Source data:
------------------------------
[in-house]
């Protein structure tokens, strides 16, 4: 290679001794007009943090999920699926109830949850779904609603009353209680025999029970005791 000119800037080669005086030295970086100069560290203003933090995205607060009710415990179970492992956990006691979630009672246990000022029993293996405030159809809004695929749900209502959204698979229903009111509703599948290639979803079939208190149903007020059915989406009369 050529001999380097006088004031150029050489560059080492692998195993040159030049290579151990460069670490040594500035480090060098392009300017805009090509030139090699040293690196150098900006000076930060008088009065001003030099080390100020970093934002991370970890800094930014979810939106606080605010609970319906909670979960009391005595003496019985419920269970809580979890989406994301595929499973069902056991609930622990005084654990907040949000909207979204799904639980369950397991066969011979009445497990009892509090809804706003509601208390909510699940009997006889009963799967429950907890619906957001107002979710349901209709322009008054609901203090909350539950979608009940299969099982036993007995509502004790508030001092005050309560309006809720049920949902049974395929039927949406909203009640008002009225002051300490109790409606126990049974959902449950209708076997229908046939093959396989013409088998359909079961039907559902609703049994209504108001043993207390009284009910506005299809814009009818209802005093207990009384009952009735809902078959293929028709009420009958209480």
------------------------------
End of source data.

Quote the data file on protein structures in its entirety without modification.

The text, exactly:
[in-house]
């Protein structure tokens, strides 16, 4: 290679001794007009943090999920699926109830949850779904609603009353209680025999029970005791 000119800037080669005086030295970086100069560290203003933090995205607060009710415990179970492992956990006691979630009672246990000022029993293996405030159809809004695929749900209502959204698979229903009111509703599948290639979803079939208190149903007020059915989406009369 050529001999380097006088004031150029050489560059080492692998195993040159030049290579151990460069670490040594500035480090060098392009300017805009090509030139090699040293690196150098900006000076930060008088009065001003030099080390100020970093934002991370970890800094930014979810939106606080605010609970319906909670979960009391005595003496019985419920269970809580979890989406994301595929499973069902056991609930622990005084654990907040949000909207979204799904639980369950397991066969011979009445497990009892509090809804706003509601208390909510699940009997006889009963799967429950907890619906957001107002979710349901209709322009008054609901203090909350539950979608009940299969099982036993007995509502004790508030001092005050309560309006809720049920949902049974395929039927949406909203009640008002009225002051300490109790409606126990049974959902449950209708076997229908046939093959396989013409088998359909079961039907559902609703049994209504108001043993207390009284009910506005299809814009009818209802005093207990009384009952009735809902078959293929028709009420009958209480």